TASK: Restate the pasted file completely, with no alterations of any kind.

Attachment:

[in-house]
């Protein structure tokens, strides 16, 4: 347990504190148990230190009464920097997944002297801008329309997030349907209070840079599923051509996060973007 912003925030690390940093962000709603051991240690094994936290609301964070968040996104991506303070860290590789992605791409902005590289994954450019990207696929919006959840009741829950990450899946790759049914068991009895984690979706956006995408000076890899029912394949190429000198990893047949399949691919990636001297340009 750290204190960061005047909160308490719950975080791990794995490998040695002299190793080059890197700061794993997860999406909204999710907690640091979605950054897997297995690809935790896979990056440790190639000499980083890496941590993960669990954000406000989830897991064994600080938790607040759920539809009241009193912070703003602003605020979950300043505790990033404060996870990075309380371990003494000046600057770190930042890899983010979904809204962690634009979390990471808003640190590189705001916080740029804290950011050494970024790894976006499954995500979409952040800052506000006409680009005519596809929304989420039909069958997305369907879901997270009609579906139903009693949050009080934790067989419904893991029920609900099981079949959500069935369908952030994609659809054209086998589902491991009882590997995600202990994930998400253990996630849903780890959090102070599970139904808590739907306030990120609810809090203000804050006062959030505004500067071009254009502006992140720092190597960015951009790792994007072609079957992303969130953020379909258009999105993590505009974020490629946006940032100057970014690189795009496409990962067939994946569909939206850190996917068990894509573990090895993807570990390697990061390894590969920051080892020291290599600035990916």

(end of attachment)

[in-house]
């Protein structure tokens, strides 16, 4: 347990504190148990230190009464920097997944002297801008329309997030349907209070840079599923051509996060973007 912003925030690390940093962000709603051991240690094994936290609301964070968040996104991506303070860290590789992605791409902005590289994954450019990207696929919006959840009741829950990450899946790759049914068991009895984690979706956006995408000076890899029912394949190429000198990893047949399949691919990636001297340009 750290204190960061005047909160308490719950975080791990794995490998040695002299190793080059890197700061794993997860999406909204999710907690640091979605950054897997297995690809935790896979990056440790190639000499980083890496941590993960669990954000406000989830897991064994600080938790607040759920539809009241009193912070703003602003605020979950300043505790990033404060996870990075309380371990003494000046600057770190930042890899983010979904809204962690634009979390990471808003640190590189705001916080740029804290950011050494970024790894976006499954995500979409952040800052506000006409680009005519596809929304989420039909069958997305369907879901997270009609579906139903009693949050009080934790067989419904893991029920609900099981079949959500069935369908952030994609659809054209086998589902491991009882590997995600202990994930998400253990996630849903780890959090102070599970139904808590739907306030990120609810809090203000804050006062959030505004500067071009254009502006992140720092190597960015951009790792994007072609079957992303969130953020379909258009999105993590505009974020490629946006940032100057970014690189795009496409990962067939994946569909939206850190996917068990894509573990090895993807570990390697990061390894590969920051080892020291290599600035990916």